/  6 February, 2011

        Ok, maybe it wouldn’t be pointless but I think it’s an unnecessary restriction. Teleporting to a specific circle shouldn’t make adventures any less exciting. Take the adventure in the lands of the Erewhoi. Would that have been more fun if we had a three week sea journey? Again? I think teleporting will still be pretty unusual except at high levels. And if you can only get to specific locations, that still gives plenty of scope for overland travel.

        I think there is a time and a place for adventures that involve trekking across known parts of the world. Level 14 is rarely that place though. Teleportation doesn’t help you in unknown lands so all you’re cutting out is journeys across known civilisation. At mid to high levels that isn’t a big deal.

      • Will

         /  7 February, 2011

        The “Must visit before using” type of teleportating circle is typically seen in computer games, often action RPGs like Fallen or Gothic. It’s usually used pretty much as Stavros said: You get a teleport area in each major hub, you activate the hub and then head out into the countryside to do whatever quests you picked up in the hub, once you’ve finished them instead of walking all the way back to the hub, you pop a teleport and bam, you’re home again.

        It makes teleportation a defensive ‘go home’ button like the Hearthstones in WoW, rather than an offensive ‘go here’ button. Whether or not you want to use teleportation like that primarily depends on what kind of game you’re running i guess.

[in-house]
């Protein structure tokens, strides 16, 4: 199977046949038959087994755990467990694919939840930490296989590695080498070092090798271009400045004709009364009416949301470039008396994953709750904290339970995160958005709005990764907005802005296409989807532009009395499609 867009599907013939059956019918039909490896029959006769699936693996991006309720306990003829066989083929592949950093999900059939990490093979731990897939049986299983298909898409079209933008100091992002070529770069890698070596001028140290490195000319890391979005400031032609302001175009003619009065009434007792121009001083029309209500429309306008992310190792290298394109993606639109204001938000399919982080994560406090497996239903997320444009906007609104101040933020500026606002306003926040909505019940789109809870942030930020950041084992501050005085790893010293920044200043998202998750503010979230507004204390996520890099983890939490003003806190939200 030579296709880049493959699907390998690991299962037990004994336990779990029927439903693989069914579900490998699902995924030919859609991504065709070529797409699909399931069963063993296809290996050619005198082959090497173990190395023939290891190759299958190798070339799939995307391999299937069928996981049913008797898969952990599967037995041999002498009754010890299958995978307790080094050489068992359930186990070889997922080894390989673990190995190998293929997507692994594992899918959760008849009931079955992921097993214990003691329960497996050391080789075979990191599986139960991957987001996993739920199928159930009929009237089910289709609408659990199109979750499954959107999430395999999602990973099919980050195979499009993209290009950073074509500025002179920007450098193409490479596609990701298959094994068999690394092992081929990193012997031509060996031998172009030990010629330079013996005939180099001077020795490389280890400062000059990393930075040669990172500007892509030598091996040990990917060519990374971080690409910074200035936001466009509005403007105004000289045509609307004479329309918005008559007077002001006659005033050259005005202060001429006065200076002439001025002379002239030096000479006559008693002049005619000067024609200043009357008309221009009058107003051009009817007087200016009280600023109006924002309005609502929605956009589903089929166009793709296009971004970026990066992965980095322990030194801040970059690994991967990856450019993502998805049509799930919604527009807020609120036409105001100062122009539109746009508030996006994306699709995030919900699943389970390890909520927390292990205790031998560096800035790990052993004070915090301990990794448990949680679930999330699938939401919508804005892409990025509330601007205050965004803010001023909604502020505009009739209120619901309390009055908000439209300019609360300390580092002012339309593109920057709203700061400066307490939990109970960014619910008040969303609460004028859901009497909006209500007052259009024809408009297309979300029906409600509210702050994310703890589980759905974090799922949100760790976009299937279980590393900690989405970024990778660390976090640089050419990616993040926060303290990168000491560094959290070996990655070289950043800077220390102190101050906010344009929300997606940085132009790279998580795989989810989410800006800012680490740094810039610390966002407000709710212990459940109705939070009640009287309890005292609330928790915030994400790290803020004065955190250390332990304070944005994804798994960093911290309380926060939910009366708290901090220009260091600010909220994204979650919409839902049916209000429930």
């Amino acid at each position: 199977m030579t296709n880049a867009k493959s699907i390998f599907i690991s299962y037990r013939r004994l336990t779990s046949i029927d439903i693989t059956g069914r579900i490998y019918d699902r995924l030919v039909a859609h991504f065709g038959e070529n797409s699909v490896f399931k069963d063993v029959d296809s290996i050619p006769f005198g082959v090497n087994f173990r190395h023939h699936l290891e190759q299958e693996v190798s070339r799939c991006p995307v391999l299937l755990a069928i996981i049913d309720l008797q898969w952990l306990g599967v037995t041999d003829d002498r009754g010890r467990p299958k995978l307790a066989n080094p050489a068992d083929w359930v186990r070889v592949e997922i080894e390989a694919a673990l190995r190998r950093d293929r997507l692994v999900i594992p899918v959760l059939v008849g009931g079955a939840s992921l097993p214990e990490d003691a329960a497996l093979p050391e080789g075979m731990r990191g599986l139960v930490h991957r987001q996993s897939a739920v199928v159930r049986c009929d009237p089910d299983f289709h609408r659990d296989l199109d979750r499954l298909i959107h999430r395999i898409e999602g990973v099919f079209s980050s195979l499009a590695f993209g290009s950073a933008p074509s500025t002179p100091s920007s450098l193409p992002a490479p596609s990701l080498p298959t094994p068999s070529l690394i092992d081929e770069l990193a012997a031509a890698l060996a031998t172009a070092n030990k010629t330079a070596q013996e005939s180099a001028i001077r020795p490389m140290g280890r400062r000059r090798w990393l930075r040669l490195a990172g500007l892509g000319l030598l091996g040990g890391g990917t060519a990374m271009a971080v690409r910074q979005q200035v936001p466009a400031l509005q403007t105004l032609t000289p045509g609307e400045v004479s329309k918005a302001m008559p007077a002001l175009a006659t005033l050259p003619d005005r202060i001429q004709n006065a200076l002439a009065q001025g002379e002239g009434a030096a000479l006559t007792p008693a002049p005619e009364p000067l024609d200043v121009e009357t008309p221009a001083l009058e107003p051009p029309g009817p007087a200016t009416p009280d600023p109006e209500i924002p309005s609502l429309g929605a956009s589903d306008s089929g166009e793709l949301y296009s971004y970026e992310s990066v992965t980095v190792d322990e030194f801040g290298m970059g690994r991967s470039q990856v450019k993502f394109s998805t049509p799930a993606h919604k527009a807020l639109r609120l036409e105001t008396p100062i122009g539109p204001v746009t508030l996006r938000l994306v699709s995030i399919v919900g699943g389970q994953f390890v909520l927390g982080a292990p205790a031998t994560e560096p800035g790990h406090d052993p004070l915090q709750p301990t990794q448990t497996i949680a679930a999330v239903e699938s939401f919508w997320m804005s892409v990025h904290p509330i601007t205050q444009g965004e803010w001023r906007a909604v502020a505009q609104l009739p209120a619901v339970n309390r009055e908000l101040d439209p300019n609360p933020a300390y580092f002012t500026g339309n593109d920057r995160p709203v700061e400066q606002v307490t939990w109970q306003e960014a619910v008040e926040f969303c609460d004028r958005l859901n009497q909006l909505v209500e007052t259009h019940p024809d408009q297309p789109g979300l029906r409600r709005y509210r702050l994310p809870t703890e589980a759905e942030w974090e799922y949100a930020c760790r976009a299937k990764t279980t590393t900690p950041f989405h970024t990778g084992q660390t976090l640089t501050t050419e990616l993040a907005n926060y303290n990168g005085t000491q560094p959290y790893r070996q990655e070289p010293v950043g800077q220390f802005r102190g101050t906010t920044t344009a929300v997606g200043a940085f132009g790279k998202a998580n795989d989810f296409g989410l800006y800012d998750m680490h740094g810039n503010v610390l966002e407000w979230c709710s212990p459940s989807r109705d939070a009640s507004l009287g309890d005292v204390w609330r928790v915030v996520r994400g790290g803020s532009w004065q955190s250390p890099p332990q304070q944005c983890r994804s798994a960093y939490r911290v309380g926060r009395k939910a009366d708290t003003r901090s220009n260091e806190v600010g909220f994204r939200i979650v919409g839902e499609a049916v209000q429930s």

14. Jon

     /  7 February, 2011

    Neil,

    Only skim read.
    But I like it.
    2 points. and if either have been mentioned above then sorry – only skim read you intro…

    Teleportation circles under your rules would become commercial ventures.
    They could be used to fund magical research and move goods/services around the globe. I think you should consider this.

    They could also easily become targets for Militaries attack.
    Militarily – if you control the circle but force of arms – you can create a beachhead and control the flow of people in/through them.

    Reply
    • Hi Jon. I think it’s possible that teleportation circles could be very lucrative for the right people. However, I’m not sure that it would be a particularly common enterprise.

      Firstly, there aren’t many people around the globe with the know-how to create teleportation circles. Some of those that do (which frighteningly includes Ravenna, next level) may want to build circles for money. However, I suspect that by 15th level most wizards have already established themselves with sufficient income or patrons for their needs.

      However, you might have groups of lower level individuals who find themselves in possession of a teleportation circle. These organisations (guilds and so forth) would only need a 9th level wizard to make the circle work. Suddenly, mercantile trade via these portals seems extremely likely.